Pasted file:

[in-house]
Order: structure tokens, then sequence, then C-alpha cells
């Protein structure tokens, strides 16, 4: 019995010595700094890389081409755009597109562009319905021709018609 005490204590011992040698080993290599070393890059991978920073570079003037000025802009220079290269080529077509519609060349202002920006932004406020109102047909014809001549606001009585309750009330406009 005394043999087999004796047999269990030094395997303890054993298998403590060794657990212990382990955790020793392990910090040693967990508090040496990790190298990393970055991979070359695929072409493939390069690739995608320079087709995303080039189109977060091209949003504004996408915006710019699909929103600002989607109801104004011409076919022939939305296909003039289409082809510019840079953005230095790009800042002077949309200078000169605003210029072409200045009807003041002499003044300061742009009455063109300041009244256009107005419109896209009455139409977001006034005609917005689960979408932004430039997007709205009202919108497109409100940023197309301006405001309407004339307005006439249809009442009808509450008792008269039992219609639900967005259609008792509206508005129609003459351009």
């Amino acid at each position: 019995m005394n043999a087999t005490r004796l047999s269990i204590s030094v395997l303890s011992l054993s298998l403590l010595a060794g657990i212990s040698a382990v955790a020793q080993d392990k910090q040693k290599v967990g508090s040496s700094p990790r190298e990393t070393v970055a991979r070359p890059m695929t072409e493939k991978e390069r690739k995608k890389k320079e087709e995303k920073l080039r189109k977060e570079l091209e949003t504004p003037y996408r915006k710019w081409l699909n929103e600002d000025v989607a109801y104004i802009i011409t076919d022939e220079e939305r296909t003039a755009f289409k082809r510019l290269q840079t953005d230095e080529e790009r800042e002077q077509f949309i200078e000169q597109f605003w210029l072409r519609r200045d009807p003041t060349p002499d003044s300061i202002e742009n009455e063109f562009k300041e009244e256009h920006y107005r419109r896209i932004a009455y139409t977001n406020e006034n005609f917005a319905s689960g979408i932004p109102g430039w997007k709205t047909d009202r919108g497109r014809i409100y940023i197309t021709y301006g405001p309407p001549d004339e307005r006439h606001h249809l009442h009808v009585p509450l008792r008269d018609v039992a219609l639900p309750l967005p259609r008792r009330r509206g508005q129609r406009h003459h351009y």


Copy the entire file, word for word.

[in-house]
Order: structure tokens, then sequence, then C-alpha cells
């Protein structure tokens, strides 16, 4: 019995010595700094890389081409755009597109562009319905021709018609 005490204590011992040698080993290599070393890059991978920073570079003037000025802009220079290269080529077509519609060349202002920006932004406020109102047909014809001549606001009585309750009330406009 005394043999087999004796047999269990030094395997303890054993298998403590060794657990212990382990955790020793392990910090040693967990508090040496990790190298990393970055991979070359695929072409493939390069690739995608320079087709995303080039189109977060091209949003504004996408915006710019699909929103600002989607109801104004011409076919022939939305296909003039289409082809510019840079953005230095790009800042002077949309200078000169605003210029072409200045009807003041002499003044300061742009009455063109300041009244256009107005419109896209009455139409977001006034005609917005689960979408932004430039997007709205009202919108497109409100940023197309301006405001309407004339307005006439249809009442009808509450008792008269039992219609639900967005259609008792509206508005129609003459351009």
């Amino acid at each position: 019995m005394n043999a087999t005490r004796l047999s269990i204590s030094v395997l303890s011992l054993s298998l403590l010595a060794g657990i212990s040698a382990v955790a020793q080993d392990k910090q040693k290599v967990g508090s040496s700094p990790r190298e990393t070393v970055a991979r070359p890059m695929t072409e493939k991978e390069r690739k995608k890389k320079e087709e995303k920073l080039r189109k977060e570079l091209e949003t504004p003037y996408r915006k710019w081409l699909n929103e600002d000025v989607a109801y104004i802009i011409t076919d022939e220079e939305r296909t003039a755009f289409k082809r510019l290269q840079t953005d230095e080529e790009r800042e002077q077509f949309i200078e000169q597109f605003w210029l072409r519609r200045d009807p003041t060349p002499d003044s300061i202002e742009n009455e063109f562009k300041e009244e256009h920006y107005r419109r896209i932004a009455y139409t977001n406020e006034n005609f917005a319905s689960g979408i932004p109102g430039w997007k709205t047909d009202r919108g497109r014809i409100y940023i197309t021709y301006g405001p309407p001549d004339e307005r006439h606001h249809l009442h009808v009585p509450l008792r008269d018609v039992a219609l639900p309750l967005p259609r008792r009330r509206g508005q129609r406009h003459h351009y």